Sri Lanka-Bangladesh ties | Daily News

Sri Lanka-Bangladesh ties

President Maithripala Sirisena’s current State visit to Bangladesh is significant in several ways. It will mark a new zenith in bilateral relations between the two nations, both of which are members of the South Asian Association for Regional Cooperation (SAARC).

Sri Lanka has had fruitful relations with Bangladesh since its creation in 1971. Successive Governments in both countries have continued and enhanced this relationship and the President’s current visit is a testimony to the strength of that friendship. In fact, President Sirisena began his tour with a visit to the Bangabandhu Memorial Museum in Dhanmondi where he paid a glowing tribute to Bangabandhu Sheikh Mujibur Rahman (founder and first President), saying Sri Lanka is a proud partner of the Bangladesh he envisioned. “I am pleased to see that Bangabandhu’s vision for this nation is being realised by his daughter Sheikh Hasina,” the President wrote in the visitor’s book.

Bangladesh and Sri Lanka are a clear example of South-South cooperation which is essential for the developing world. As South Asian countries reach Middle Income status, foreign aid per se will dwindle. This is a blessing in disguise for developing countries who should give preference to trade and cooperation among themselves instead of looking to the traditionally rich countries for conventional OECD assistance.

In this context, the 14 instruments signed between Bangladesh and Sri Lanka during the President’s visit can be described as a fillip to South-South and intra-SAARC cooperation. The agreements relate to cooperation in coastal shipping; agriculture; education; investment; information and communication technology; and cooperation between the two Central Banks, Foreign Service institutes, think-tanks – Bangladesh Institute of International Strategic Studies and Sri Lanka’s Lakshman Kadirgamar Institute of International Relations and Strategic Studies. There will be agreements relating to radio, TV and films as well. Agreements for cooperation between two standards testing institutions, news agencies, Chittagong BGMEA Fashion Institute and Sri Lanka Textile and Apparel Institute, are also envisaged.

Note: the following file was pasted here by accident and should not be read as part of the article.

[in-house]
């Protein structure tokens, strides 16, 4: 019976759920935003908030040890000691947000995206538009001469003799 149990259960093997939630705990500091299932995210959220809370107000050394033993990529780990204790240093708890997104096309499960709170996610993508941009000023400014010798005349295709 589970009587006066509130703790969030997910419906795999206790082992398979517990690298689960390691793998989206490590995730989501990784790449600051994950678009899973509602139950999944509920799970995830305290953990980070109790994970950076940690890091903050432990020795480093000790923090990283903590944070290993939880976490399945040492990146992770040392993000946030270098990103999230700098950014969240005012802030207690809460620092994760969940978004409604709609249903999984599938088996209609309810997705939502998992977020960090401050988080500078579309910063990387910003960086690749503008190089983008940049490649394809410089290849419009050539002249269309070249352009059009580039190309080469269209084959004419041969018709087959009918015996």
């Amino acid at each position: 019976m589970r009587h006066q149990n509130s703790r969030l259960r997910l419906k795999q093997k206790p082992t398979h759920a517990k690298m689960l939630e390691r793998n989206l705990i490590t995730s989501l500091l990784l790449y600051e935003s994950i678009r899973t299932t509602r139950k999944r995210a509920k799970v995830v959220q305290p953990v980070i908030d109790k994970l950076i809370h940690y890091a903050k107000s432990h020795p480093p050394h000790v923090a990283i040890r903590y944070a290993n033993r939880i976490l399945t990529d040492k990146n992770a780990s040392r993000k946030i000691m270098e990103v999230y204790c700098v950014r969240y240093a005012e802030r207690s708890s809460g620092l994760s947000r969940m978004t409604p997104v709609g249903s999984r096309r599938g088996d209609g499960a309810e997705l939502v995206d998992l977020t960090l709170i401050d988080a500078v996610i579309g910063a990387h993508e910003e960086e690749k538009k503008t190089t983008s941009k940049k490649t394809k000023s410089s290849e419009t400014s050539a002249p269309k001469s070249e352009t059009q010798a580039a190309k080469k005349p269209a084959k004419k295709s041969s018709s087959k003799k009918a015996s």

Some of the agreements will see fruition very soon - Bangladesh shippers have already welcomed the decision by their Government and Sri Lanka to launch a joint venture container feeder service between the two countries. The service by state-owned Bangladesh Shipping Corporation (BSC) and Sri Lanka’s national ocean carrier Ceylon Shipping Corp. (CSC) will increase competition and routing options.

Sri Lanka already has Free Trade Agreements with several SAARC countries, but not Bangladesh. This anomaly will be rectified soon. Confirming the matter, Bangladesh Foreign Secretary M Shahidul Haque said they have also agreed to sign Free Trade Agreement (FTA) within this year to boost trade cooperation.

Bangladesh exports to Sri Lanka sharply increased in the just concluded fiscal year as the figure totalled US$ 42.24 million registering a 38.76% growth over the previous year. In 2015-16, the exports amounted was US$ 30.44 million. Pharmaceutical products constituted the largest part of the exports with $13.87 million. As of 2015-16, bilateral trade between the two countries stood at US$ 75.62 million and the trade is in favour of Sri Lanka. Sri Lanka exported products worth US$ 45 million to Bangladesh during the same period.

There is a huge potential for expanding trade once the FTA comes into operation. In fact, the paucity of intra-SAARC trade reflects a lack of will on the part of SAARC authorities to developing trade and investment within the region. The concept of a South Asian Free Trade Arrangement (SAFTA) has been there for some time, without any real progress being made. Bangladesh and Sri Lanka should take the lead in reinvigorating intra-region trade, even though the two countries compete for trade with the outside world in categories such as garments.

People-to-people contact is also another factor that contributes to a positive relationship. SriLankan Airlines already flies to Dhaka, but Biman Bangladesh should also begin flights to Colombo. The eventual easing of visa regulations on both sides will also facilitate travel between the two countries. Sri Lanka could also attract more Buddhist pilgrims from Bangladesh, which has around 600,000 Buddhists.

Sri Lankans have also watched with avid interest and joy the relentless rise of Bangladesh in world cricket. Coincidentally, one of the finest Sri Lankan cricketers is behind the roaring success of the Bangladeshi Tigers – Chandika Hathurusinghe has moulded the Tigers from a team that was languishing in the cricketing wilderness to perform fiercely and take the Number 7 slot in ICC ODI rankings, ahead of Sri Lanka (Number 8). Cricket is a passion that unites Sri Lankans and Bangladeshis and both countries should strive to play more matches with each other.

Sport is just one more way in which the two countries have come together. Bengali and Sinhala are linguistically similar and the people share a culture inspired by Asian values. The President's visit is a golden opportunity to reaffirm these timeless bonds.


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